Apple has been sued in California with claims that the Californian company intentionally broke FaceTime on iOS 6.
A class-action lawsuit has been filed against Apple in California this week, which claims Apple has forced users to upgrade to the new iOS 7 operating system, intentionally. The lawsuit claims that Apple broke FaceTime on iOS 6 in order to avoid paying a high data fee to Akamai. iOS 6 users, in order to use FaceTime, were forced to upgrade their operating system or older hardware. This forced iPhone 4 and iPhone 4S users to dump their smartphones.
According to AppleInsider, ‘Seemingly spawned from internal Apple documents disclosed during the VirnetX patent infringement lawsuit, which found Apple on the hook for $302.4 million in damages, the California action claims Apple intentionally broke FaceTime for devices running iOS 6 and earlier to avoid high monthly data relay charges from Akamai.’
Apple releases iOS 7 last year, which was best suited for newer hardware that makes up the iPhone 7. Though the OS is compatible with older smartphones, they are erratic and not bug-free. Additionally, iOS 7 is not compatible with iPhone 5 and below, forcing users to upgrade their hardware too.
FaceTime, launched in 2010, includes connecting two iPhone users by voice and video over a direct connection, but the second ‘relay method’ used third-party servers run by Akamai to shuttle the data back and forth. Earlier in 2012, Apple was found guilty of violating patents owned by VirnetX with its peer-to-peer technology, forcing the company to switch to the relay method for all FaceTime calls. This routed calls through the Akamai servers was costing Apple heavily. Apple was fined $50 million between April 2013 and September 2013, forcing the internal team to work on a cost saving alternative.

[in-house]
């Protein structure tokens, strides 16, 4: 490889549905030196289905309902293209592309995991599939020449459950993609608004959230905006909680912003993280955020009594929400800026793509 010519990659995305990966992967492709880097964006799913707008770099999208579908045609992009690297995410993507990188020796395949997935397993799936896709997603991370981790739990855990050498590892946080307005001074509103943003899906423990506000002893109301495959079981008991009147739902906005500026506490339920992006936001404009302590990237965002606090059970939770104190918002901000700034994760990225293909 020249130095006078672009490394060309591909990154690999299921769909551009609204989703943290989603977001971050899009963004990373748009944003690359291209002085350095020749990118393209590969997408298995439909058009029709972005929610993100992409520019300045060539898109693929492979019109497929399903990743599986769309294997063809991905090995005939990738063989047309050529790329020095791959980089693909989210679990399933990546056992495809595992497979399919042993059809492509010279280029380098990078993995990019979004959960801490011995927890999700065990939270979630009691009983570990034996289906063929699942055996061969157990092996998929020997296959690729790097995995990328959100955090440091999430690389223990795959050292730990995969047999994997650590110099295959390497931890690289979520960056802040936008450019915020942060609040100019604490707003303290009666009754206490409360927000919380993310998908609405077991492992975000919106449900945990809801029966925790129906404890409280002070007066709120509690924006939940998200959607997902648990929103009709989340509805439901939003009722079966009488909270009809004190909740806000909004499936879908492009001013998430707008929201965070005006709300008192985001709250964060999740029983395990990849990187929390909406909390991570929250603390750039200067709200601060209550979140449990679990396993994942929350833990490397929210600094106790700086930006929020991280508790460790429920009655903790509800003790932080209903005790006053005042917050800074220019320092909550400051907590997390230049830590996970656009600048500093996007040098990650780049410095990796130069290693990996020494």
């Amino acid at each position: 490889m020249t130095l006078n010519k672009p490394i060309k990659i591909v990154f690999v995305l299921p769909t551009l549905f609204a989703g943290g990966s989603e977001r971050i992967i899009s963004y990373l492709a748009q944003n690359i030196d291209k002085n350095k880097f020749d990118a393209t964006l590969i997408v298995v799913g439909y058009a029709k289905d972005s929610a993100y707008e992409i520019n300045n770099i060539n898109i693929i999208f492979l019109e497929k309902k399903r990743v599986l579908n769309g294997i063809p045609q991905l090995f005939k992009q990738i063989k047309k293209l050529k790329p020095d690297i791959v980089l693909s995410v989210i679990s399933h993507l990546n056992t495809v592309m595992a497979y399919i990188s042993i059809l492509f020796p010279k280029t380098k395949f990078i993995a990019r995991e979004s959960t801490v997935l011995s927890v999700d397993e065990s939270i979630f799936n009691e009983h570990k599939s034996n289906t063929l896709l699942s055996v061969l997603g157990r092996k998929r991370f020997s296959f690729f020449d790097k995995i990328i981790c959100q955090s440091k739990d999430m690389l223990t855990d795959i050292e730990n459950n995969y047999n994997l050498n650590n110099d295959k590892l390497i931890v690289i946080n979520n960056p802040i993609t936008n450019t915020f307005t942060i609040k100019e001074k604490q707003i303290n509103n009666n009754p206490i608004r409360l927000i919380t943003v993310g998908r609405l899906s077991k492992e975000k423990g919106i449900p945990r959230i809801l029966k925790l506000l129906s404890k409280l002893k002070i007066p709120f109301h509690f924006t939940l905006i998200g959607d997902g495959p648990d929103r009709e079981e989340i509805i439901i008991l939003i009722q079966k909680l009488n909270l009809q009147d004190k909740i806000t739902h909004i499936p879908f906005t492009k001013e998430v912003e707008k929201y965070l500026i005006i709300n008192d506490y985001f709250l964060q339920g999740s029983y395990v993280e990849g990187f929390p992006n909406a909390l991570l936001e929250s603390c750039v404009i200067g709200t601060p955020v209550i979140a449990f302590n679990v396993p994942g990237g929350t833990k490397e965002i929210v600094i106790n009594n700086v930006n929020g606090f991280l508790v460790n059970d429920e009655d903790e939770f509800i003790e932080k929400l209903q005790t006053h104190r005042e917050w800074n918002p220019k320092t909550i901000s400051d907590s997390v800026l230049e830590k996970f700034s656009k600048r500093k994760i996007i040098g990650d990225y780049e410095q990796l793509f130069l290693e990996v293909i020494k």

Apple then fixed this issue with Facetime on iOS 7 that uses a peer-to-peer standard, to avoid infringing on VirnetX patents. However, many users were still using iOS 6, which was forcing Apple to continue paying hefty data charges to Akamai.
The lawsuit thus claims that Apple, in order to save on its costs, allegedly broke FaceTime on iOS 6 by causing the digital certificate to expire earlier than dated. Apple then released a statement that claims FaceTime on iOS 6 had a bug.
‘If you started to have issues making or receiving FaceTime calls after April 16, 2014, your device or your friend’s device may have encountered a bug resulting from a device certificate that expired on that date. Updating both devices to the latest software will resolve this issue,’ claims the security post on Apple’s support website.
However, Apple’s engineers’ internal email conversation leaked out, revealing sensitive information that added more fuel to the fire. The leaked email conversation between the Apple engineers revealed the words that they intentionally broke iOS 6, which was the only way to force users to upgrade to iOS 7.
The email conversation is as below:
Engineer 1: “Hey, guys. I’m looking at the Akamai contract for next year. I understand we did something in April around iOS 6 to reduce relay utilization,” an Apple engineer manager stated.”
Engineer 2: “It was a big user of relay bandwidth. We broke iOS 6, and the only way to get FaceTime working again is to upgrade to iOS 7.”
This ‘worst’ move by Apple has rendered older devices such as iPhone 4 and iPhone 4s useless. Though older iPhones on older operating systems are still functioning well, they would buckle under the weight of the new iOS 7 operating system.
The lawsuit alleges that Apple violated the California unfair competition law and is responsible for interfering with another’s possession.